Antonio Diaz helps with special
“Thank you for helping Kaunoa Senior Center live its mission to continuously
create special and exceptional experiences and opportunities which will make the
retirement years of the Seniors feel like the best years of their lives.” Lana
Queddeng,Kaunoa Senior Center Activity Director.
Seventy-five Seniors took an
Arboretum Tour in 2007, led by a volunteer tour guide.
Feral pigs are humanely captured alive and removed
to a new location to be domesticated. Pig control is
an ongoing job. Thankfully, due to special pig
fencing, they can not get into the Arboretum.
FOFA PROJECTS 2006
Projects Paid For by Individual Donors
Thanks to generous donations by individuals, FOFA has been able to support progressive projects in 2006, as well as Arboretum basic maintenance. (Click
here for Donors List). The following are some of the projects supported by donations.
Propagation Workshops – April 15, 2006 / July 17, 2006
Annual propagation workshops include the community in preservation of Maui’s dryland species. Airlayering and grafting skills are learned to encourage propagation and distribution of these species. The endangered Hibiscus hannerae and the most fragrant Hibiscus waimeae are propagated to be outplanted within the community. Propagation workshops fulfill FOFA’s mission of preservation through protection, propagation and distribution.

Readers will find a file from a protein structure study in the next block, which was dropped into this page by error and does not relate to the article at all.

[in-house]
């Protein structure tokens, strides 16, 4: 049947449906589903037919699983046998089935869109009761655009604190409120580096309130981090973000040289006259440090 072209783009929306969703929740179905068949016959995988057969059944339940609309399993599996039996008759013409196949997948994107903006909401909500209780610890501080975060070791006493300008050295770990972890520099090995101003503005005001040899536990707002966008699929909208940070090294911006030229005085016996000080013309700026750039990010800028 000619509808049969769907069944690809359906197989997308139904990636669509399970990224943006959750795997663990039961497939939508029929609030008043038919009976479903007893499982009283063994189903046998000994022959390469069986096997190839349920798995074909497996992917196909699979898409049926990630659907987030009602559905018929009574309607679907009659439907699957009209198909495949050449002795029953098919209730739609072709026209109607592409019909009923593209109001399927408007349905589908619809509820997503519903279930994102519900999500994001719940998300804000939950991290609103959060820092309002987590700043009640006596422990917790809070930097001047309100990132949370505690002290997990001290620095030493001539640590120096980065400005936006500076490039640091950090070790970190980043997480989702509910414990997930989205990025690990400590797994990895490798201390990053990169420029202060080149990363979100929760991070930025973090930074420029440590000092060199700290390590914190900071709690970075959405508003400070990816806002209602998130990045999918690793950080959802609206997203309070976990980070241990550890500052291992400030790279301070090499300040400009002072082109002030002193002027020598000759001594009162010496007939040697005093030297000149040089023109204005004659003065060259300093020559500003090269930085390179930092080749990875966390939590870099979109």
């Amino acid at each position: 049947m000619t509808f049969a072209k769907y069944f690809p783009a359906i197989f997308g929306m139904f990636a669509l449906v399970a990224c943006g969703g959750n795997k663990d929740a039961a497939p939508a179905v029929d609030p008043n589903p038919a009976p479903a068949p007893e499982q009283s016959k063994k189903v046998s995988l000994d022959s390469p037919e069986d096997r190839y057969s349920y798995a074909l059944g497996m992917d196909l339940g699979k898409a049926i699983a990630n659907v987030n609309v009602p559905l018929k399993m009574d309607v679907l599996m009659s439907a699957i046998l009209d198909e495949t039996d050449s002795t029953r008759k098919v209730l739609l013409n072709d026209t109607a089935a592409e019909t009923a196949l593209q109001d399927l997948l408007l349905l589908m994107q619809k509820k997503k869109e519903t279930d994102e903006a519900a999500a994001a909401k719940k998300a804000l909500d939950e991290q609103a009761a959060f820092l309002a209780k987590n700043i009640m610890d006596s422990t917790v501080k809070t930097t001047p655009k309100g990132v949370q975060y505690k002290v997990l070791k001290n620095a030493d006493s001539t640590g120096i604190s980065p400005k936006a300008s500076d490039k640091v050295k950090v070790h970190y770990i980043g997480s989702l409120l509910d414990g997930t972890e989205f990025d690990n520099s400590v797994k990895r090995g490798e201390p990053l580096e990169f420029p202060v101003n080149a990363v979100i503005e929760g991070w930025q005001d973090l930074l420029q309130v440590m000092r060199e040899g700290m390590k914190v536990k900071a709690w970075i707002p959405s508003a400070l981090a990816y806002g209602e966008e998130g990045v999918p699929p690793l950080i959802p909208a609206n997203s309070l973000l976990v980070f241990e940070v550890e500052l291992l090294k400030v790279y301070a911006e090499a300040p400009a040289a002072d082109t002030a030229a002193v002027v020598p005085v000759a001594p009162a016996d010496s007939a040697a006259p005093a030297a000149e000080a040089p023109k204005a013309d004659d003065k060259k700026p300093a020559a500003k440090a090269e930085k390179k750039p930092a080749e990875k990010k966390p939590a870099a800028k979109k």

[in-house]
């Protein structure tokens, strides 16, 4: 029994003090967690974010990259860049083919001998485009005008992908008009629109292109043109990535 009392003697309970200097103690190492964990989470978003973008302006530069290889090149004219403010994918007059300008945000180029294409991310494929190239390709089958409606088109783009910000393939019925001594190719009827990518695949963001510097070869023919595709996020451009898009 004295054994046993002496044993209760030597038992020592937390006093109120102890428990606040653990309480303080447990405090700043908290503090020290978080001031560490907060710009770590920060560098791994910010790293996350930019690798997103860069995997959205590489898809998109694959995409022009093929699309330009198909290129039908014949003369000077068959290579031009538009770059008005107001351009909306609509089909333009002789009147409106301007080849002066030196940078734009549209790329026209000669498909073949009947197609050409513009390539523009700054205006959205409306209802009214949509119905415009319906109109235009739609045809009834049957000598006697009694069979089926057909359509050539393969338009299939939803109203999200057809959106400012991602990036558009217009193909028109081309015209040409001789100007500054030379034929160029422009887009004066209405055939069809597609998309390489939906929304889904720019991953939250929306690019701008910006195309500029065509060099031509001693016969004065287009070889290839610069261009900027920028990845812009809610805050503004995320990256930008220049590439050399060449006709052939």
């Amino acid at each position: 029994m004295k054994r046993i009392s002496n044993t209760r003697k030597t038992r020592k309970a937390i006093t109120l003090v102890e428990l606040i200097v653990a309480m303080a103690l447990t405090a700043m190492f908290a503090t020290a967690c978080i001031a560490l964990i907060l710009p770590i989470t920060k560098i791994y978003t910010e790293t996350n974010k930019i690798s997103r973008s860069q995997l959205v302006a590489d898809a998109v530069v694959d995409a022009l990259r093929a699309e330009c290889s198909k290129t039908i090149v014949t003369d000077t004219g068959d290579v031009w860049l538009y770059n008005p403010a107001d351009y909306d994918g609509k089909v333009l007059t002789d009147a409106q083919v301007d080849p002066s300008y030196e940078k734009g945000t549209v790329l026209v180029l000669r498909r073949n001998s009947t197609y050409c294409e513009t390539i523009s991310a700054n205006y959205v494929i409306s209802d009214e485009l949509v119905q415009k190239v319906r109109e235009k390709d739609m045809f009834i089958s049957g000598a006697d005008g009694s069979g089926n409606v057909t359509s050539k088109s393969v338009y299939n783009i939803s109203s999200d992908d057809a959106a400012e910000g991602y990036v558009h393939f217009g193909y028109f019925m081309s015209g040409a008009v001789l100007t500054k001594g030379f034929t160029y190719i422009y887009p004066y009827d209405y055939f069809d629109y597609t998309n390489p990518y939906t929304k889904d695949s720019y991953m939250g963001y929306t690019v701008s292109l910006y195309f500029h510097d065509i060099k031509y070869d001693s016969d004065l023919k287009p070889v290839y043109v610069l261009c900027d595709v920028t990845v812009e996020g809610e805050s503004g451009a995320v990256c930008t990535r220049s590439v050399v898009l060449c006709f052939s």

FOFA’s propagation workshops included students from 2006 Maui Master Gardeners, Nature Conservancy, Maui Nui Gardens and Haleakala National Park.
Hog wire aprons were installed along lower trail of Arboretum to keep out baby pigs. Fencing was installed by Terry Quisenberry and Henrick Lyons (Maggie Moran stand-in).
Humane Pig Trap
A pig trap has been loaned by Tyler Thompson of Ululpalakua. Every 3 days the trap is checked and baited with avocadoes. Since January 2006, 15 pigs have been humanely captured to be raised for Imu (Hawaiian barbecue). A sow and 3 piglets are caught in the trap above.
Mulch distribution is an ongoing job, redressing trees, expanding their mulch circumfrence and top-dressing new outplantings with the rich compost. Mulch and initial distribution was financed by grants. Ongoing distribution is paid for by individual donations. Francisco and Antonio Daiz distribute the rich mulch throughout the Arboretum.
Native Specimens Collected for Outplanting in 2007
FOFA constantly works on acquiring new Auwahi species and greater populations of existing species for outplanting into the Arboretum. Our goal: for the Arboretum to be a strong seed bank for native dryland restoration efforts.
‘Ie’ie (Freycinetia arborea) propagated by Noah Judson in Orchids of Olinda nusery.
Martha Moran waters plants in the nursery, which is constantly expanding in preparation for a major outplanting in 2007.
Preservation of the Wiliwili
Evidence of the Erythrina Gall Wasp was discovered in the Fleming Arboretum. In January, 2006, Anna Palomino immediately responded at FOFA’s request to inject the trees with Merit, a systemic insceticide. Anna has been contracted to provide this service to the Arboretum every 5 months. Above, Anna uses a special kit to inject the trees.
Seed and Plant Distribution
FOFA constantly works on seed distribution for reforestation projects and public & private outplantings.
David Orr and friend Louise show off the young Alani from the Fleming Arboretum that will be outplanted in Waimea Arboretum on Oahu, enhancing their collection of native species.
Certified Arborist Tree Care
Tai Domen of Ali’ilani Arborcare provides tree care for Arboretum health. Tai is a Maui boy raised in Kaupo by well-known parents
and owners of Kaupo Ranch Store, Linda and Manny Domen. Tai became a “Certified Arborist” in San Diego, CA. Maui
is fortunate to have his quality of work.